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There's an App for That?


The wait for cancer-screening test results can be "nerve-racking," says Technology Review's Jennifer Chu. But a new handheld device developed by researchers at Massachusetts General Hospital and Harvard Medical School could shorten the wait. The device plugs into a smart phone and can produce test results in an hour, Chu says. The tool takes a small tissue sample and analyzes it for cancer proteins. "When the latest prototype was tested on 50 patients with gastric-related cancer, it detected malignancies with 96 percent accuracy — better than existing laboratory-based tissue-sampling tests," Chu says. The study's results were published in Science Translational Medicine. The device reduced the possibility for human error, which could explain the efficiency and accuracy, the researchers say. It contains a microchip that houses a solution of magnetic nanoparticles, Chu says. The researchers identified 11 proteins commonly expressed by abdominal cancers and attached a corresponding ligand to each nanoparticle. "The device creates a magnetic field and uses it to determine which proteins had locked onto the nanoparticles. The device needs to detect only four out of the 11 proteins to achieve its 96 percent rate of accuracy, in a process that takes just about an hour," Chu adds.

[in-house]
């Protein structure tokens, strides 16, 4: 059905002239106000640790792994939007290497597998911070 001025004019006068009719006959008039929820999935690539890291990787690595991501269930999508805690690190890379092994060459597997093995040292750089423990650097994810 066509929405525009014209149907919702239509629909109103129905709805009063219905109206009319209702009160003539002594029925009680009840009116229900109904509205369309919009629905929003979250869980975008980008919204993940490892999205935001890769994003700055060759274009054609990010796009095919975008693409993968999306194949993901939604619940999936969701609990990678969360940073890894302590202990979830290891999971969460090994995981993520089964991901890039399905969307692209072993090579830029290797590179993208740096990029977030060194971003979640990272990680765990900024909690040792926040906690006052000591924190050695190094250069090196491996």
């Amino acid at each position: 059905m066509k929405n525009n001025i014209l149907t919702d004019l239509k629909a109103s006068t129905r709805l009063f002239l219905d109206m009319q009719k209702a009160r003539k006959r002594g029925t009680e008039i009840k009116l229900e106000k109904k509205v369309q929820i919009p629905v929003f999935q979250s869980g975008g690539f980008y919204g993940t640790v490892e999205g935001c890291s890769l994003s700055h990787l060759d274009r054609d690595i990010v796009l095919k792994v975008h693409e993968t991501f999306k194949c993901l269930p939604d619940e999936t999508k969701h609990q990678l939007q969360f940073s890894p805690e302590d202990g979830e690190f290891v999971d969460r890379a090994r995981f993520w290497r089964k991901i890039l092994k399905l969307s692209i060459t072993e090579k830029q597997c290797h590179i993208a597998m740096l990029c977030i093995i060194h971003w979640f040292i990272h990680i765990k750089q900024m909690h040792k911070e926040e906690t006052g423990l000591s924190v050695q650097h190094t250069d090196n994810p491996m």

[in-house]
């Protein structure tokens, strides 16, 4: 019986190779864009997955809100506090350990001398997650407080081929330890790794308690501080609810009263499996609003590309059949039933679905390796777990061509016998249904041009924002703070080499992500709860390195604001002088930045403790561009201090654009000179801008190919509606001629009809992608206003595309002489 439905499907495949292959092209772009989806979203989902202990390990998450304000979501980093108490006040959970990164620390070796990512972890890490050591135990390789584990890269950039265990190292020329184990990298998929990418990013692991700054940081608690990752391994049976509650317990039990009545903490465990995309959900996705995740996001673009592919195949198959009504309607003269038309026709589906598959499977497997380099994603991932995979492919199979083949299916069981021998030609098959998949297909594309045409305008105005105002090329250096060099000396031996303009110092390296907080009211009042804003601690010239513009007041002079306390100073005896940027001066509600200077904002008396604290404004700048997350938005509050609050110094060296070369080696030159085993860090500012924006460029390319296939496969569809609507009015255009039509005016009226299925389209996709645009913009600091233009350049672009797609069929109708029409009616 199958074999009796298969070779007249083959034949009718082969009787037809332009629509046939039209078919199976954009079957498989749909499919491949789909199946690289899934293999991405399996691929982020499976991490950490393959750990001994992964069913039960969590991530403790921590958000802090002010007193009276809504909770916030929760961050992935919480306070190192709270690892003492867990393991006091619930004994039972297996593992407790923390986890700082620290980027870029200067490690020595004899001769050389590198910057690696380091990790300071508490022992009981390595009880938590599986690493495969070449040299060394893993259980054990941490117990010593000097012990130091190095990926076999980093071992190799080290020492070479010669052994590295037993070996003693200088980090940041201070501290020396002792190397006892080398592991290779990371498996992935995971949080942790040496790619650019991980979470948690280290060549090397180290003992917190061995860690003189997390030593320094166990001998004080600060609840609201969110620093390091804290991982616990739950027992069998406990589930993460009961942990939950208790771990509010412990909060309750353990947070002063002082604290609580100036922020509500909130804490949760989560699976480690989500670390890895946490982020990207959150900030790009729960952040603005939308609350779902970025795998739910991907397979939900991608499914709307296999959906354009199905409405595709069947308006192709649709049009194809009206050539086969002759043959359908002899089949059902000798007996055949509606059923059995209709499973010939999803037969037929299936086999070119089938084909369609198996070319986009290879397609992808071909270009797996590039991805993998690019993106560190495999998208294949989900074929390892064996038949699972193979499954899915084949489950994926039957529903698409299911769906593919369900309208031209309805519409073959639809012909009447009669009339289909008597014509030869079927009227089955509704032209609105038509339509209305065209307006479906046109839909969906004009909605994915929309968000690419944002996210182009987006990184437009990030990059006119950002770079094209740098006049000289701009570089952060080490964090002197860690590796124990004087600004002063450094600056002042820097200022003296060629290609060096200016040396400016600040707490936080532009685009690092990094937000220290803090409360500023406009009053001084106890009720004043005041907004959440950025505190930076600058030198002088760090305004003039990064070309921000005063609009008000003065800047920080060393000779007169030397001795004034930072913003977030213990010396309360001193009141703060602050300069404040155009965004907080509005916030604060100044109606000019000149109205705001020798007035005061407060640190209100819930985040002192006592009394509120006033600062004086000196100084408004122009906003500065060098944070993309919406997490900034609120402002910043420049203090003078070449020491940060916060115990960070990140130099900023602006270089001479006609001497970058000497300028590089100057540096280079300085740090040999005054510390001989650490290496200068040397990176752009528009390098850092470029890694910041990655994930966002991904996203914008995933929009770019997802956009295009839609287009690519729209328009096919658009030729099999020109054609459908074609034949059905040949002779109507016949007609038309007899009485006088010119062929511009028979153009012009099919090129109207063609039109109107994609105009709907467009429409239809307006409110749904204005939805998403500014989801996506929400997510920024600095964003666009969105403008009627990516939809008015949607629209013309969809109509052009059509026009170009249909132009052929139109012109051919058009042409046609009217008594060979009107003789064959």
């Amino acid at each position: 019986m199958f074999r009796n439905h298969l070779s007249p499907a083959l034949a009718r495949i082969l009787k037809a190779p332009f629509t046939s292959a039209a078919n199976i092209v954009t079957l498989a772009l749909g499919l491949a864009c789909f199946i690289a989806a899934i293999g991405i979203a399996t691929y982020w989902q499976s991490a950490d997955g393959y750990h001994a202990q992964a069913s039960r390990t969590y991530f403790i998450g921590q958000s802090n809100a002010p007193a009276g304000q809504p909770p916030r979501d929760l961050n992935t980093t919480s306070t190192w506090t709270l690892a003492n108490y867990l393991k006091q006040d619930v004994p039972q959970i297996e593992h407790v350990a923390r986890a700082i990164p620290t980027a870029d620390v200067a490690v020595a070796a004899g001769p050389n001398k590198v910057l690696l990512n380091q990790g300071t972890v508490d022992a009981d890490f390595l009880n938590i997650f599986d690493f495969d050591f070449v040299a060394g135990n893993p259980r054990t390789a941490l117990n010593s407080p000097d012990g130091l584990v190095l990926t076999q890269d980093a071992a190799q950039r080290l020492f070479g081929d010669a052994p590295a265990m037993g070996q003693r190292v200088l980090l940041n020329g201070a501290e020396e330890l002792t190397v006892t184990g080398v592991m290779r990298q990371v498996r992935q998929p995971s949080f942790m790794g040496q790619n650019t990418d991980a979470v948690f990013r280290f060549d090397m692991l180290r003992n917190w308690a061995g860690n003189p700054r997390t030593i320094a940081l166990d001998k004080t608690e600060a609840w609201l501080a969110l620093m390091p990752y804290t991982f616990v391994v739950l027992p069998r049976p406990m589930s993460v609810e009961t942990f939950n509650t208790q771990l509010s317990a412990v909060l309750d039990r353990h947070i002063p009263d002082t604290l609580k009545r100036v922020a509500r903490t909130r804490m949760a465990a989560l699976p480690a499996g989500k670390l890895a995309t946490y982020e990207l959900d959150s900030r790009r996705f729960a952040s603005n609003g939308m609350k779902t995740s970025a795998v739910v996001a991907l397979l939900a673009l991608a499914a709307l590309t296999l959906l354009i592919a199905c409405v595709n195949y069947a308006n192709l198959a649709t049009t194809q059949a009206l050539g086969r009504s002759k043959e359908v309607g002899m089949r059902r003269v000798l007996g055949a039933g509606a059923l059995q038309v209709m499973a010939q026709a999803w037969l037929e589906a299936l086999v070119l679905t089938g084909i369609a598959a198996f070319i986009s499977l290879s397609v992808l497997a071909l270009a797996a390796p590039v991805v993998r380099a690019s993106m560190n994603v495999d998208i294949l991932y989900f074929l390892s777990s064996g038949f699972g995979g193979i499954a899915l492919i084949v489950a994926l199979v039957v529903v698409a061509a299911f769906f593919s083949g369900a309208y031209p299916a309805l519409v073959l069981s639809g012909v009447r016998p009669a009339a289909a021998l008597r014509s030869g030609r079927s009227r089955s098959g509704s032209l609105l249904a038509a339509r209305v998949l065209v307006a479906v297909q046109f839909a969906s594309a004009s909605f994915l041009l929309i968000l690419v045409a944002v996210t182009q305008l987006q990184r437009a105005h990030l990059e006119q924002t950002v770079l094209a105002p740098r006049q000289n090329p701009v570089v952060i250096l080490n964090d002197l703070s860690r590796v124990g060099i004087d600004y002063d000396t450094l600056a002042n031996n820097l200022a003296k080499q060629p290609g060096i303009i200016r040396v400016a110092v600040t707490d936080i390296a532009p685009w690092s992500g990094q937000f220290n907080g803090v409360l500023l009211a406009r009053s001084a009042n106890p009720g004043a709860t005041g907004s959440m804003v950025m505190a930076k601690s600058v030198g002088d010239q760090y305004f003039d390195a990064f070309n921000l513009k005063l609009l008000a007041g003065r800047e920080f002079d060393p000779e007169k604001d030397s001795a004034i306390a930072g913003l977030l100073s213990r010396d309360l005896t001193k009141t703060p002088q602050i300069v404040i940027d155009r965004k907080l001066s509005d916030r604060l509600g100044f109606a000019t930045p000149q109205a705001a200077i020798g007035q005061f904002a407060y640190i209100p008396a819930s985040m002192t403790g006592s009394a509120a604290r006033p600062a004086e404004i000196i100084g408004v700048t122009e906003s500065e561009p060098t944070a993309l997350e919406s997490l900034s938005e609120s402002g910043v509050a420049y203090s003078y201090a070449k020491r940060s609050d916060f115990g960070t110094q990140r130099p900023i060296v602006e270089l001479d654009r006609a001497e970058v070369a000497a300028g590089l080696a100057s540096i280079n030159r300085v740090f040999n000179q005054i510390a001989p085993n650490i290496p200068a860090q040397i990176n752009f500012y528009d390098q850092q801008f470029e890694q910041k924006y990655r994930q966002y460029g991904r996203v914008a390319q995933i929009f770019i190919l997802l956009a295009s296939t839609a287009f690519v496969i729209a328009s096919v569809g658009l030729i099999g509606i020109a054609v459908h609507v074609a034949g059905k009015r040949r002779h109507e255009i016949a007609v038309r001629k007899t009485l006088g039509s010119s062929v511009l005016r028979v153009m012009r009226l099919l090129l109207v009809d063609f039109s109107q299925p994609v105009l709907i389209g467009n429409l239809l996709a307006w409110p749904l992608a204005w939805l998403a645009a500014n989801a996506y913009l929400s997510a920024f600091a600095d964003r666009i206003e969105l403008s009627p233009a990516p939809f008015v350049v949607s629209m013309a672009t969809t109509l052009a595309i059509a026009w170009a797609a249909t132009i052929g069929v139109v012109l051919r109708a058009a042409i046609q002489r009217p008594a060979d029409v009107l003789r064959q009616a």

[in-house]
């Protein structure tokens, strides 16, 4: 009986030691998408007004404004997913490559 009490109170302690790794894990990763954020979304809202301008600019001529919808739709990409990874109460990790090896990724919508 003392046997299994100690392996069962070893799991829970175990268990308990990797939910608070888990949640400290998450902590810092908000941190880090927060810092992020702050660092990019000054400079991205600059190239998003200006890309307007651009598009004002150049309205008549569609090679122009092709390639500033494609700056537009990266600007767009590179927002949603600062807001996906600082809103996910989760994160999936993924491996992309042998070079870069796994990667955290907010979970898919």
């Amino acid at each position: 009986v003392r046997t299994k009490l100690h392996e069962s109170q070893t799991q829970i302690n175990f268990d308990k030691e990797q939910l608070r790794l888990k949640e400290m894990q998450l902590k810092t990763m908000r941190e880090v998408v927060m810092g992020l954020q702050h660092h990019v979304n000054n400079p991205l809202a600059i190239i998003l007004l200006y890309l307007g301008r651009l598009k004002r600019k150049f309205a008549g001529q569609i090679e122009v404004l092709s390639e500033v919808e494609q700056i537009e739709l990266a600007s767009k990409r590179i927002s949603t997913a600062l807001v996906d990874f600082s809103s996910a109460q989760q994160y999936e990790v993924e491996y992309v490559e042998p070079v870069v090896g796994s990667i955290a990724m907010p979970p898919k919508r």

The Scan

Could Mix It Up

The US Food and Drug Administration is considering a plan that would allow for the mixing-and-matching of SARS-CoV-2 vaccines and boosters, the New York Times says.

Closest to the Dog

New Scientist reports that extinct Japanese wolf appears to be the closest known wild relative of dogs.

Offer to Come Back

The Knoxville News Sentinel reports that the University of Tennessee is offering Anming Hu, a professor who was acquitted of charges that he hid ties to China, his position back.

PNAS Papers on Myeloid Differentiation MicroRNAs, Urinary Exosomes, Maize Domestication

In PNAS this week: role of microRNAs in myeloid differentiation, exosomes in urine, and more.